An increasingly vocal chorus of current and former U.S. regulators says the biggest banks still have not provided adequate plans to safely wind down in bankruptcy and may need to be restructured to reduce the risk they pose to the financial system.
Bloomberg News reports that Jim Wigand, a Federal Deposit Insurance Corp. official responsible for planning for the failures of big banks such as JPMorgan Chase, Goldman Sachs and Citigroup, said none have yet been able to draw up bankruptcy plans that wouldn’t threaten to detonate the financial system.
The plans, known as 'living wills', were a core demand of the 2010 Dodd-Frank Act overhaul of financial oversight, and it gave regulators the authority to require systemically risky banks to restructure if their plans aren’t 'credible'.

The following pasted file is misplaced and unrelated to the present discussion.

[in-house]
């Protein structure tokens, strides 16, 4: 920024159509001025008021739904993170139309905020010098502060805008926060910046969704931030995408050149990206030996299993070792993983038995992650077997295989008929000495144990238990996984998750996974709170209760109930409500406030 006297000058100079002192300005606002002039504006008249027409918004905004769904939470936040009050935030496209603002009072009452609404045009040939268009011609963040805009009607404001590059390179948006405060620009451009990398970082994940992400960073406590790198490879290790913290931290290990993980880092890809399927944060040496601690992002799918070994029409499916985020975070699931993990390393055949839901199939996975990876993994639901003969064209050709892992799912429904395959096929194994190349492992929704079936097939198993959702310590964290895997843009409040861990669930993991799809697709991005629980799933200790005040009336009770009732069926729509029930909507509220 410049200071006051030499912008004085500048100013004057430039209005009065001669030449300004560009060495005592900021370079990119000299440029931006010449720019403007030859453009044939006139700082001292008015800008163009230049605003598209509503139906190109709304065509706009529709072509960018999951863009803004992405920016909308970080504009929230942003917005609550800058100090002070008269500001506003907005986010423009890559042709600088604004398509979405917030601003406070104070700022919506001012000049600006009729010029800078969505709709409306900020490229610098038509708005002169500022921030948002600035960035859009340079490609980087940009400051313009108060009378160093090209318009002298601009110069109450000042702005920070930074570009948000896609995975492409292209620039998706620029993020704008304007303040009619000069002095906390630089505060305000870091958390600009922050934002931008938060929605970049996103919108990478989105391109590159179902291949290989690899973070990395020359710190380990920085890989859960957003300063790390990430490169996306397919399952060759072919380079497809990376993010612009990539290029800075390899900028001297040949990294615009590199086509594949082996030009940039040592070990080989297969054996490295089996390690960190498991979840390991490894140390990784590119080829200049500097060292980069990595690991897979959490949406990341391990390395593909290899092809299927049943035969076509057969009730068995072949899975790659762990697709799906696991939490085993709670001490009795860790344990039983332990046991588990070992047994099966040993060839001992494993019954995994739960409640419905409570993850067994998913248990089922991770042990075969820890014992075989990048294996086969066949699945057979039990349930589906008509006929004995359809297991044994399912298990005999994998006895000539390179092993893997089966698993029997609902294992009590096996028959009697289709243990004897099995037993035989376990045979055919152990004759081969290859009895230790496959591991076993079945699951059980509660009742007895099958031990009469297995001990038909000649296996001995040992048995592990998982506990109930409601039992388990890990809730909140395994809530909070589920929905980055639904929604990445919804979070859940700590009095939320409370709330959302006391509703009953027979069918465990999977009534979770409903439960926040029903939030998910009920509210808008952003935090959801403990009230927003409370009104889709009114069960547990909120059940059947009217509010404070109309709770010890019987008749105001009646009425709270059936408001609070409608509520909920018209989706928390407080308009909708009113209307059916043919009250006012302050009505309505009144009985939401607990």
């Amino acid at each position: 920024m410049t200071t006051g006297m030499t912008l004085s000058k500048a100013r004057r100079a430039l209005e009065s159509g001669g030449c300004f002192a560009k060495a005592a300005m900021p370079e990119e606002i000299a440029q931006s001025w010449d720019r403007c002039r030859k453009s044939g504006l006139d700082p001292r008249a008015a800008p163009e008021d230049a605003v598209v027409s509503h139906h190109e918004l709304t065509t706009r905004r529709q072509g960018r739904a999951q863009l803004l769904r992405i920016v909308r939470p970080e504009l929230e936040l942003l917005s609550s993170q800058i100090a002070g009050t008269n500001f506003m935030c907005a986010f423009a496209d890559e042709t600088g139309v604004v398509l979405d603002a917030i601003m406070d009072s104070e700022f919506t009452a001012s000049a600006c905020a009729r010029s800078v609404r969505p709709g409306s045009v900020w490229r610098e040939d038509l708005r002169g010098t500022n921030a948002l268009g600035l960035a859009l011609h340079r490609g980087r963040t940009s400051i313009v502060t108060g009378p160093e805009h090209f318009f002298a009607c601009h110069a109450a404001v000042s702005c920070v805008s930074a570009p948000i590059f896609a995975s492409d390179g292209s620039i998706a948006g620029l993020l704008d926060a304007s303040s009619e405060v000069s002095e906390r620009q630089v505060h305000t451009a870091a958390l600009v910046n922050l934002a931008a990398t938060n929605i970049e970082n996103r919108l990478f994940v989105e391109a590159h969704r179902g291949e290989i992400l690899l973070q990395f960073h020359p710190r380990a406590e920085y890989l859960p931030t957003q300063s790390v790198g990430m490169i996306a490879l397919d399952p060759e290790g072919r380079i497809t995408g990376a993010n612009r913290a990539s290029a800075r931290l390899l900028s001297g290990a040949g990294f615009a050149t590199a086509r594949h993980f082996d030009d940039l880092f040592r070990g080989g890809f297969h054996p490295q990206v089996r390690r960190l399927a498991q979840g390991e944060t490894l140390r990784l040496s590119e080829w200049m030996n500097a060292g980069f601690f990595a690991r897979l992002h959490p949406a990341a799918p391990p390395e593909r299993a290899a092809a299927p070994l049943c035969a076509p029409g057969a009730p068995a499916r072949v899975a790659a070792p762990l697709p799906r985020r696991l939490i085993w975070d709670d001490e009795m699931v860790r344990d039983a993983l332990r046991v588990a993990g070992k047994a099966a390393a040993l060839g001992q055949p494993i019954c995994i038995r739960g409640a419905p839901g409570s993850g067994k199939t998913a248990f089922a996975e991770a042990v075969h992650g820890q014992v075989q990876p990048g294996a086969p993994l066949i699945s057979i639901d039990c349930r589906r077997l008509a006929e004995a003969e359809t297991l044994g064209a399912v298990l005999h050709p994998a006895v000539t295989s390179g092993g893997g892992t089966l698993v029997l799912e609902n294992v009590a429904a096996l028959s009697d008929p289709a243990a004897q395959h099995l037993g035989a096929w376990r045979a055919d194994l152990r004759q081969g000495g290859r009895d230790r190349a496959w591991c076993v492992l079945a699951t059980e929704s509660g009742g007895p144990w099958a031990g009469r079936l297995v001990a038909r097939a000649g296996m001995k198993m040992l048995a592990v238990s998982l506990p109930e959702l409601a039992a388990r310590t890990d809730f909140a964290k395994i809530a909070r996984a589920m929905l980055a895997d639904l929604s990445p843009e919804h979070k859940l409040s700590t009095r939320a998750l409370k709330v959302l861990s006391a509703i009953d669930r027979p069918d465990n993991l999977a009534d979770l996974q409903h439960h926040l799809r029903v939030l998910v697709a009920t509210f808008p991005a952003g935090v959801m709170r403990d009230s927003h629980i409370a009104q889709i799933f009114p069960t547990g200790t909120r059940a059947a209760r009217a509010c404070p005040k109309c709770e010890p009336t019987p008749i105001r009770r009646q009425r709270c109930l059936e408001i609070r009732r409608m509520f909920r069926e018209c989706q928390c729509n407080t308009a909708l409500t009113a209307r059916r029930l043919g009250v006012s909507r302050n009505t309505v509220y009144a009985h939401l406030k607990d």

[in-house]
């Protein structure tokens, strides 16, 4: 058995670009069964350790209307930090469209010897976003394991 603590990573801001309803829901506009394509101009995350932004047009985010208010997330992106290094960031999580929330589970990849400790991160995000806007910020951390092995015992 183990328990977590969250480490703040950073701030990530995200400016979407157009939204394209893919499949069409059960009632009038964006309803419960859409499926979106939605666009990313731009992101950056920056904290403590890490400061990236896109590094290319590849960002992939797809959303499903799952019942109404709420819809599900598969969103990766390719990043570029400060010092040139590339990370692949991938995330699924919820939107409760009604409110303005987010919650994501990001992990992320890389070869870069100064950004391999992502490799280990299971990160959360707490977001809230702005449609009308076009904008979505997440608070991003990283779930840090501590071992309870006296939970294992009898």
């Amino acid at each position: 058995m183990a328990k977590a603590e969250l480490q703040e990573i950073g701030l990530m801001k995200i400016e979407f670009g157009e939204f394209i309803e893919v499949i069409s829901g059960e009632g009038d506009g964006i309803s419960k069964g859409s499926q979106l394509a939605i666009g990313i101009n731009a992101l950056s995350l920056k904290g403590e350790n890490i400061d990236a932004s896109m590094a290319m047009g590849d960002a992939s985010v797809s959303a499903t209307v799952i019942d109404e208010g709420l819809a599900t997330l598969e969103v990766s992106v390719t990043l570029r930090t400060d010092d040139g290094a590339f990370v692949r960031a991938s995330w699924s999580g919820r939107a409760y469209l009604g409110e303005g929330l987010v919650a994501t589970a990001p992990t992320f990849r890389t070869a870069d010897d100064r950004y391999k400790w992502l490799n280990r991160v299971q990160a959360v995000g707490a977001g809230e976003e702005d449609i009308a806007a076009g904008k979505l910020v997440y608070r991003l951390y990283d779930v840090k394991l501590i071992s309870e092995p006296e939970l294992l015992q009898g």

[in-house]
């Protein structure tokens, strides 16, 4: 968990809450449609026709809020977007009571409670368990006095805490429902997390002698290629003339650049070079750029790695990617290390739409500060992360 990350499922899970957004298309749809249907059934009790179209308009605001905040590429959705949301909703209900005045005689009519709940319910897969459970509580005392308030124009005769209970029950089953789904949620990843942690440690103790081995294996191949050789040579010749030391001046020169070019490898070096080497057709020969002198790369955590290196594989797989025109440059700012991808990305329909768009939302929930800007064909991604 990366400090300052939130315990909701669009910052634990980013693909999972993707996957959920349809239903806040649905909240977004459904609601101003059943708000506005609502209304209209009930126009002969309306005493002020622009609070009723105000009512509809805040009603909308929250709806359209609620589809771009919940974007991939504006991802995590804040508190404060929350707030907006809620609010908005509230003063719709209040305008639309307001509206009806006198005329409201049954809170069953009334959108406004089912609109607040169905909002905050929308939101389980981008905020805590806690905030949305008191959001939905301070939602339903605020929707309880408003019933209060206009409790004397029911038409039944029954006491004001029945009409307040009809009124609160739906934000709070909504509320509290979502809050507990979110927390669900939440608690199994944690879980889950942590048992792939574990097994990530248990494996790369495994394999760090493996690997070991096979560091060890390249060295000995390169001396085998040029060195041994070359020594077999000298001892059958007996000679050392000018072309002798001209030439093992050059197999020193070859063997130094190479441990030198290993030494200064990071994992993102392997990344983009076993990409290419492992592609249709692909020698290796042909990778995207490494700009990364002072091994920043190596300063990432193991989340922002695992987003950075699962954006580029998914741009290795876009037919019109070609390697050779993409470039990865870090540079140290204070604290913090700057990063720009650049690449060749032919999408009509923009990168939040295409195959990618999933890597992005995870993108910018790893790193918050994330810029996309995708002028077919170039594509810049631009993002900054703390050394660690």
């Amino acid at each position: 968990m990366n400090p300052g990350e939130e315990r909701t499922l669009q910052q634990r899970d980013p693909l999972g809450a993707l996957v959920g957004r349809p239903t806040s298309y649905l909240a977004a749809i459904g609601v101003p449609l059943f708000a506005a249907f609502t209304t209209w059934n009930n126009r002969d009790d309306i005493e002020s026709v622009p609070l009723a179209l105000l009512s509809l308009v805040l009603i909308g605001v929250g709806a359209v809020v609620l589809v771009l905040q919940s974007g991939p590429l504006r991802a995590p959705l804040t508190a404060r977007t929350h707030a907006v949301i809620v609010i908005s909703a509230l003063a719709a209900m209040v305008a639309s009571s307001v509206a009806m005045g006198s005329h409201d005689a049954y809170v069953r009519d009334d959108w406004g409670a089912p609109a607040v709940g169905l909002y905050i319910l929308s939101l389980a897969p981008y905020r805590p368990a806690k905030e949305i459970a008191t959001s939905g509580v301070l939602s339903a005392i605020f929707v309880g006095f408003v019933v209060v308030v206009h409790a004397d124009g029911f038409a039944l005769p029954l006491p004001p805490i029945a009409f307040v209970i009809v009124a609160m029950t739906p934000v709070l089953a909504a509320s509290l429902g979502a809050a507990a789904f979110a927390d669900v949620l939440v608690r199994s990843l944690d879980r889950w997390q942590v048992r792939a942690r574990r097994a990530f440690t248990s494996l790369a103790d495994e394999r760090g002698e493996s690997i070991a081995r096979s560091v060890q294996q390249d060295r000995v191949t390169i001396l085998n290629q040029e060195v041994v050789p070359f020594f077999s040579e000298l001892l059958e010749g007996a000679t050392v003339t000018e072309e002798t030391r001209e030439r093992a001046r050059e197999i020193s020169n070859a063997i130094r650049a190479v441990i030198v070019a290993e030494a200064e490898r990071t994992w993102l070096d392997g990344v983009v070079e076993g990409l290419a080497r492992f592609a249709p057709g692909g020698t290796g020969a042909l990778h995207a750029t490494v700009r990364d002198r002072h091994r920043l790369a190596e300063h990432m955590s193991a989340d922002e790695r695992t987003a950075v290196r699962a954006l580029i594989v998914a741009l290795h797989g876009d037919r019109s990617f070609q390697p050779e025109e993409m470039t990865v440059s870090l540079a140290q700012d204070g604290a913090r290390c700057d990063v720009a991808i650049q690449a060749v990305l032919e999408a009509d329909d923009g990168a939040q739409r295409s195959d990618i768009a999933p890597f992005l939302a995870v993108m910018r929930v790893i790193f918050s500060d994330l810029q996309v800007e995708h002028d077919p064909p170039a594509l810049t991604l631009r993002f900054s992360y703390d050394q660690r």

Whether a global financial giant is able to go through an orderly bankruptcy using a living will is still 'an open question', Wigand said in an interview.
The 11 largest banks filed the first draft of their living wills last year. Wigand, who has announced he will be leaving the agency later this year, said the plans had 'varying levels of quality, although they all had a ways to go'.
Hit the link below to access the complete Bloomberg article: